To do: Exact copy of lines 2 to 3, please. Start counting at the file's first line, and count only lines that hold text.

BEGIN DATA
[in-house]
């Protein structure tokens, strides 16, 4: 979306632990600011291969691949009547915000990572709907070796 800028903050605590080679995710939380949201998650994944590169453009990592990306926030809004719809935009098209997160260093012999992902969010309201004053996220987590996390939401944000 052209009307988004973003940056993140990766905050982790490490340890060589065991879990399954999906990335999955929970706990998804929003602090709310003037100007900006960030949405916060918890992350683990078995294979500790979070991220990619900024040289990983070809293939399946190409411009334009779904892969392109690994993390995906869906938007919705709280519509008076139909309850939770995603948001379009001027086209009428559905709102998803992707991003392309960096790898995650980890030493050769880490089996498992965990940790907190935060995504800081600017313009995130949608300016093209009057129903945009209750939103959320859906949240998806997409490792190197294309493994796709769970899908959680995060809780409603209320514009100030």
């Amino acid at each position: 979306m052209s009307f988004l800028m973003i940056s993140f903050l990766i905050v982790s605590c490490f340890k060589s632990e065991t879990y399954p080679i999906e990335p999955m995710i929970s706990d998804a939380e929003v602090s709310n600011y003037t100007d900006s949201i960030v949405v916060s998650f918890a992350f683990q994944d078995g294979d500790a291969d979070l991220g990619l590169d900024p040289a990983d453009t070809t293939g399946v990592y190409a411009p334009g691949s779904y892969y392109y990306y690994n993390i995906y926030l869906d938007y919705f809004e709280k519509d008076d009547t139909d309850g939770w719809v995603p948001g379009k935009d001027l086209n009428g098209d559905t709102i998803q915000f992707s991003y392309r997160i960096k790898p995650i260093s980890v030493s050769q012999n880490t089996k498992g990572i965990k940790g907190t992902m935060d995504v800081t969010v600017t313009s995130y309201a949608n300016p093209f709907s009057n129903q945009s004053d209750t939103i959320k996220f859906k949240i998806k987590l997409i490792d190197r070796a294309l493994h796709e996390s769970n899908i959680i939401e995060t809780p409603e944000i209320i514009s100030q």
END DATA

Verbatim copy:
């Protein structure tokens, strides 16, 4: 979306632990600011291969691949009547915000990572709907070796 800028903050605590080679995710939380949201998650994944590169453009990592990306926030809004719809935009098209997160260093012999992902969010309201004053996220987590996390939401944000 052209009307988004973003940056993140990766905050982790490490340890060589065991879990399954999906990335999955929970706990998804929003602090709310003037100007900006960030949405916060918890992350683990078995294979500790979070991220990619900024040289990983070809293939399946190409411009334009779904892969392109690994993390995906869906938007919705709280519509008076139909309850939770995603948001379009001027086209009428559905709102998803992707991003392309960096790898995650980890030493050769880490089996498992965990940790907190935060995504800081600017313009995130949608300016093209009057129903945009209750939103959320859906949240998806997409490792190197294309493994796709769970899908959680995060809780409603209320514009100030």
């Amino acid at each position: 979306m052209s009307f988004l800028m973003i940056s993140f903050l990766i905050v982790s605590c490490f340890k060589s632990e065991t879990y399954p080679i999906e990335p999955m995710i929970s706990d998804a939380e929003v602090s709310n600011y003037t100007d900006s949201i960030v949405v916060s998650f918890a992350f683990q994944d078995g294979d500790a291969d979070l991220g990619l590169d900024p040289a990983d453009t070809t293939g399946v990592y190409a411009p334009g691949s779904y892969y392109y990306y690994n993390i995906y926030l869906d938007y919705f809004e709280k519509d008076d009547t139909d309850g939770w719809v995603p948001g379009k935009d001027l086209n009428g098209d559905t709102i998803q915000f992707s991003y392309r997160i960096k790898p995650i260093s980890v030493s050769q012999n880490t089996k498992g990572i965990k940790g907190t992902m935060d995504v800081t969010v600017t313009s995130y309201a949608n300016p093209f709907s009057n129903q945009s004053d209750t939103i959320k996220f859906k949240i998806k987590l997409i490792d190197r070796a294309l493994h796709e996390s769970n899908i959680i939401e995060t809780p409603e944000i209320i514009s100030q």